Project description:Objectives:Clinical guidelines recommending the use of myeloid growth factors are largely based on the prescribed chemotherapy regimen. The guidelines suggest that oncologists consider patient-specific characteristics when prescribing granulocyte-colony stimulating factor (G-CSF) prophylaxis; however, a mechanism to quantify individual patient risk is lacking. Readily available electronic health record (EHR) data can provide patient-specific information needed for individualized neutropenia risk estimation. An evidence-based, individualized neutropenia risk estimation algorithm has been developed. This study evaluated the automated extraction of EHR chemotherapy treatment data and externally validated the neutropenia risk prediction model. Materials and Methods:A retrospective cohort of adult patients with newly diagnosed breast, colorectal, lung, lymphoid, or ovarian cancer who received the first cycle of a cytotoxic chemotherapy regimen from 2008 to 2013 were recruited from a single cancer clinic. Electronically extracted EHR chemotherapy treatment data were validated by chart review. Neutropenia risk stratification was conducted and risk model performance was assessed using calibration and discrimination. Results:Chemotherapy treatment data electronically extracted from the EHR were verified by chart review. The neutropenia risk prediction tool classified 126 patients (57%) as being low risk for febrile neutropenia, 44 (20%) as intermediate risk, and 51 (23%) as high risk. The model was well calibrated (Hosmer-Lemeshow goodness-of-fit test?=?0.24). Discrimination was adequate and slightly less than in the original internal validation (c-statistic 0.75 vs 0.81). Conclusion:Chemotherapy treatment data were electronically extracted from the EHR successfully. The individualized neutropenia risk prediction model performed well in our retrospective external cohort.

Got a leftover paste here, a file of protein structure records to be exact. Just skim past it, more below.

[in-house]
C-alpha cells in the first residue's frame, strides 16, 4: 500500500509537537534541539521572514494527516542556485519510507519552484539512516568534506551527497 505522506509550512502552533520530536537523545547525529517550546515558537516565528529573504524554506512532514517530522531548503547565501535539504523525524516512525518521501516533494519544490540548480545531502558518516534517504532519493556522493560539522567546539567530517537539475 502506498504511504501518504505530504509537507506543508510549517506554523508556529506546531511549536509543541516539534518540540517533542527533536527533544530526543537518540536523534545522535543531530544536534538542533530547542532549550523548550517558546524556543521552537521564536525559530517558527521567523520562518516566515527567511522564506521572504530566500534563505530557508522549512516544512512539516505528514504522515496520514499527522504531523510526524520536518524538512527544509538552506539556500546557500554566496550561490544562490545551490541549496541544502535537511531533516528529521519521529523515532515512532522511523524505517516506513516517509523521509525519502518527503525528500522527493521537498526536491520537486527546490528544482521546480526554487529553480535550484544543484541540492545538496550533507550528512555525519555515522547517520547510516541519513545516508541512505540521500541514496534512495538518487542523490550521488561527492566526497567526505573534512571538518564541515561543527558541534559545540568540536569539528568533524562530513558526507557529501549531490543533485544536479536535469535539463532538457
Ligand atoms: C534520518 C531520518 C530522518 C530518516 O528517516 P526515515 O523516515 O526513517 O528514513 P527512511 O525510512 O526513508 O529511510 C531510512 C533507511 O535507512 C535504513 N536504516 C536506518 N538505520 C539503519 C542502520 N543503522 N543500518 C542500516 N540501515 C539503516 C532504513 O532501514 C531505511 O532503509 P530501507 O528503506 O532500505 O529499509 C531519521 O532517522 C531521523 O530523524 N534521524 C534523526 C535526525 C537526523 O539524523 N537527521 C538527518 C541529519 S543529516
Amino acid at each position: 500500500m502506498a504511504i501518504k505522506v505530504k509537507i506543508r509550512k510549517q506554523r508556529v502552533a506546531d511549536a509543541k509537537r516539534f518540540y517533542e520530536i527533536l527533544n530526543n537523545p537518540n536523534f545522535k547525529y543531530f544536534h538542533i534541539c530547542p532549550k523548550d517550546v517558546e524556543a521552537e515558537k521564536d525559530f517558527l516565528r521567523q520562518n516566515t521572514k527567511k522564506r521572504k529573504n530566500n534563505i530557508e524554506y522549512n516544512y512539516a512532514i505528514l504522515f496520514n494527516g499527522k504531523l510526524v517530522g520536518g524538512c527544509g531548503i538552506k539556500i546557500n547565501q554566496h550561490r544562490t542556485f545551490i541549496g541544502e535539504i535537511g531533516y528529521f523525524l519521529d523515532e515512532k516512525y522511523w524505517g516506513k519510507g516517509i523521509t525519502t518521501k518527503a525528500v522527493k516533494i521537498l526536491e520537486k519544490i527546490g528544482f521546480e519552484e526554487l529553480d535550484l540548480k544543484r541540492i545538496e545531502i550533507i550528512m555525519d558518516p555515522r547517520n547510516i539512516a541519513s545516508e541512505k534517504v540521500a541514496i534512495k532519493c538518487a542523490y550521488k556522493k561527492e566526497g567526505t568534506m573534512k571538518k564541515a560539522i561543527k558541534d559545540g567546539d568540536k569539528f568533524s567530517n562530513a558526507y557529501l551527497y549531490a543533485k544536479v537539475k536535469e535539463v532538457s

Project description:<h4>Objectives</h4>Clinico-genomic data (CGD) acquired through routine clinical practice has the potential to improve our understanding of clinical oncology. However, these data often reside in heterogeneous and semistructured data, resulting in prolonged time-to-analyses.<h4>Materials and methods</h4>We created GENETEX: an R package and Shiny application for text mining genomic reports from electronic health record (EHR) and direct import into Research Electronic Data Capture (REDCap).<h4>Results</h4>GENETEX facilitates the abstraction of CGD from EHR and streamlines the capture of structured data into REDCap. Its functions include natural language processing of key genomic information, transformation of semistructured data into structured data, and importation into REDCap. When evaluated with manual abstraction, GENETEX had >99% agreement and captured CGD in approximately one-fifth the time.<h4>Conclusions</h4>GENETEX is freely available under the Massachusetts Institute of Technology license and can be obtained from GitHub (https://github.com/TheMillerLab/genetex). GENETEX is executed in R and deployed as a Shiny application for non-R users. It produces high-fidelity abstraction of CGD in a fraction of the time.